We compared GPRD characteristics of the 224 RA patients categorized as having a valid or invalid RA diagnosis with the 34 possible and unclassifiable patients and the remaining 150 RA-coded patients from the original 414 selected (excluding the 6 known to have left or died). The groups were similar with respect to most characteristics (Table 4). Those who did not participate were slightly older at the time of their first RA code. The proportion of patients with a GPRD DMARD prescription was substantially lower in the possible/unclassifiable group compared with those included in algorithm analyses, and was slightly higher in the nonparticipant group.

Table 4. Characteristics of RA patients who participated and who did not participate in the validation study*
CharacteristicParticipated in validation studyInvited but did not participate (n = 150)P
Included in analyses (n = 224)Possible or unclassifiable diagnosis (n = 34)
  • *

    Values are the median (interquartile range) unless otherwise specified. RA = rheumatoid arthritis; DMARD = disease-modifying antirheumatic drug.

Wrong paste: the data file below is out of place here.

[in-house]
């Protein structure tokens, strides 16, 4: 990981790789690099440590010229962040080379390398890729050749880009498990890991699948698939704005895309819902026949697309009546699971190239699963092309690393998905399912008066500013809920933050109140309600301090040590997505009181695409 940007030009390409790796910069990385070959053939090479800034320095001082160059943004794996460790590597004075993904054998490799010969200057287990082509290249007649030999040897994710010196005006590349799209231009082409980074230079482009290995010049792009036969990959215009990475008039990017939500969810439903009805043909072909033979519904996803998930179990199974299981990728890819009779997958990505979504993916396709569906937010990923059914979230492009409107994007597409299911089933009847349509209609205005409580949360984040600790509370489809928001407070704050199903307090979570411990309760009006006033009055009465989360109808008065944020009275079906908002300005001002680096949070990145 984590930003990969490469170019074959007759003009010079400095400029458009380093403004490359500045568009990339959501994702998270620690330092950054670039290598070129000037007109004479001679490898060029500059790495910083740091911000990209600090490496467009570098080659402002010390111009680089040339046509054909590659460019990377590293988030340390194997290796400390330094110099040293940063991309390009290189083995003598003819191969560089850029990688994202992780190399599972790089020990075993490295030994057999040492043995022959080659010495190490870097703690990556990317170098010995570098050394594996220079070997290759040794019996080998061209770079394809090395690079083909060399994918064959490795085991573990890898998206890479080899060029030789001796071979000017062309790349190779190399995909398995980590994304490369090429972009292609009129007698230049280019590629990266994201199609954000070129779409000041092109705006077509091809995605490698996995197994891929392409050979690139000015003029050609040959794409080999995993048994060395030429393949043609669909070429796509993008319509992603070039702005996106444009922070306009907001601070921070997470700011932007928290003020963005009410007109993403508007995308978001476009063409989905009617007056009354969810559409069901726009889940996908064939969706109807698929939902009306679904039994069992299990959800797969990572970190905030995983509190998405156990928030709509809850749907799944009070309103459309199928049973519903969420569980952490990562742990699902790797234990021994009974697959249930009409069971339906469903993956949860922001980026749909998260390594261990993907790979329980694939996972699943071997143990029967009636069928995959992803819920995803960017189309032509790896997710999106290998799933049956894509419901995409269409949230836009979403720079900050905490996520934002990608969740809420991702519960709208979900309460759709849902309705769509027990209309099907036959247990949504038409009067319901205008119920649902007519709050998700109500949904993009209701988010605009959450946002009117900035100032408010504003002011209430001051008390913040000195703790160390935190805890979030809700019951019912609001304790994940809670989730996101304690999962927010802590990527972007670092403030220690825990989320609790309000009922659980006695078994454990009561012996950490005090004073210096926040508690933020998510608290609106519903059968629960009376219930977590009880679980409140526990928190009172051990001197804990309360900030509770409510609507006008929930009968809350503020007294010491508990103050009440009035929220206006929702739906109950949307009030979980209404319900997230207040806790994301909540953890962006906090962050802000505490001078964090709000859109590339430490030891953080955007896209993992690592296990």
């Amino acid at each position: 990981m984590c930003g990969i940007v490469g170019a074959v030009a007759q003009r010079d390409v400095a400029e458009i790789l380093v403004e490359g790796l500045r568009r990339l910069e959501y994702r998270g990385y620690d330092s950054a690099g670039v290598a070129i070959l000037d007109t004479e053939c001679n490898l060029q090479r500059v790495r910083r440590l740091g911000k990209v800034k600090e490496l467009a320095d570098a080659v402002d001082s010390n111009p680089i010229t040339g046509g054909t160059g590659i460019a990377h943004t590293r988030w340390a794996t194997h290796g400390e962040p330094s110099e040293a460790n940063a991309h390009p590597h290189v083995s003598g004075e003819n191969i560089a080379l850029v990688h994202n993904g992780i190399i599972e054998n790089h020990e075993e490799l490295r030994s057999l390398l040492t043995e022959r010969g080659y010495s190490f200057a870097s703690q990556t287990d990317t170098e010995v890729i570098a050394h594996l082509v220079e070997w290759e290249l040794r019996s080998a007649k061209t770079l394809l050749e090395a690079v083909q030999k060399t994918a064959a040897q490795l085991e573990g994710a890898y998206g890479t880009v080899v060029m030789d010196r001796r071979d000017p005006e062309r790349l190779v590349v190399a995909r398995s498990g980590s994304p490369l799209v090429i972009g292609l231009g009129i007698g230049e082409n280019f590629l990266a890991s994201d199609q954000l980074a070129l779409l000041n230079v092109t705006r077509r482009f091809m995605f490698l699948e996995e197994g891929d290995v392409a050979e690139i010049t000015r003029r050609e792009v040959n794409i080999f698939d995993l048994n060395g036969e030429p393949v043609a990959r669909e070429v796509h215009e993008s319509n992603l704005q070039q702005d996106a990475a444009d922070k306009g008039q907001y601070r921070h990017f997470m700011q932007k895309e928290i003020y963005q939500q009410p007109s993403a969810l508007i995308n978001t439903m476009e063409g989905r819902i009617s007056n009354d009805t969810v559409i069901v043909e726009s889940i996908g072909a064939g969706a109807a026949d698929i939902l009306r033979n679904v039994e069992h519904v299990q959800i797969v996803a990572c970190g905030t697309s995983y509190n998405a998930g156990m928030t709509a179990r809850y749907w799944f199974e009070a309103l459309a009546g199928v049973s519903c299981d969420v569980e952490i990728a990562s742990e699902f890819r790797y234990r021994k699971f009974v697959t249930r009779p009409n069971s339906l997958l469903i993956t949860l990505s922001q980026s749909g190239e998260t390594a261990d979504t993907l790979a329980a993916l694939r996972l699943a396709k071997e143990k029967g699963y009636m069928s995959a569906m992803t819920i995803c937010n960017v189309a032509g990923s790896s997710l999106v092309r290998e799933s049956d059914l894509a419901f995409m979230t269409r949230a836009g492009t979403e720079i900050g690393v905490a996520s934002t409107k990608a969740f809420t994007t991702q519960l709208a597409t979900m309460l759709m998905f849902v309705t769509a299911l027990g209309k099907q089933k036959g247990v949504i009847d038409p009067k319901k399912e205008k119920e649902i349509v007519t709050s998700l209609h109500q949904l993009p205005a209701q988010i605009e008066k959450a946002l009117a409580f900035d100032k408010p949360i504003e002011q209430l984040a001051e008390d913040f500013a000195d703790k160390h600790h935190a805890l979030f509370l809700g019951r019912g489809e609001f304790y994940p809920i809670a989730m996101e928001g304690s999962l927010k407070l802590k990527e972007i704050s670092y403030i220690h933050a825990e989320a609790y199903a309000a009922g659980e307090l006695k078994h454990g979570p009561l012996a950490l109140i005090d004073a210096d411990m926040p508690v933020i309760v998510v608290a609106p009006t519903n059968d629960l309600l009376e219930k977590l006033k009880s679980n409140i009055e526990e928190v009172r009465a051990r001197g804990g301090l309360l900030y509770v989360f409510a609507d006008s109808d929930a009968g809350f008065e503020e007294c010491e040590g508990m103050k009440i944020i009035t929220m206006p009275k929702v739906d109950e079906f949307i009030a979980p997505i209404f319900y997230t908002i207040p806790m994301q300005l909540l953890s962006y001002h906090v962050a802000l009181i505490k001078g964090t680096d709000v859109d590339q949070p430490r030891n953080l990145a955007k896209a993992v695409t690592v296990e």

• Excludes 6 patients reported to have died or left the practice.

  • Comparing the 258 individuals in the validation study with the 150 who did not participate. Pearson's chi-square test was used for categorical variables; a nonparametric K-sample test was used on equality of medians for continuous data.

  • §

    Prescription after first RA/juvenile idiopathic arthritis code with no alternative indication for that DMARD in the previous 5 years.

Age on 01/01/2003, years62.5 (53.8–72.5)58.5 (49.0–68.0)65.0 (56.5–75.5)0.117
Age at first RA code, years53.0 (43.0–62.4)47.6 (40.2–55.8)56.0 (46.4–66.6)0.080
Women, %6879700.941
Duration of RA on 01/01/2003, years9.1 (8.1–10.0)9.7 (8.1–11.0)9.0 (7.8–9.7)0.787
RA diagnostic Group 1 or 2, %7358660.272
DMARD prescription, %§4618520.061


Most validations of GPRD diagnoses assess the proportion of patients with a predefined set of medical and/or therapeutic codes with a valid diagnosis; i.e., the positive predictive value (PPV) of these codes. Often, sampling is from patients selected for a specific study, further restricting validation to those who fulfill the study's inclusion criteria. Unlike sensitivity and specificity, the PPV varies with the prevalence of the condition; the prevalence of RA (and thus the PPV) among RA-coded individuals may be higher in subpopulations with specific comorbidities or prescriptions. Therefore, results may not be generalizable to the wider GPRD population.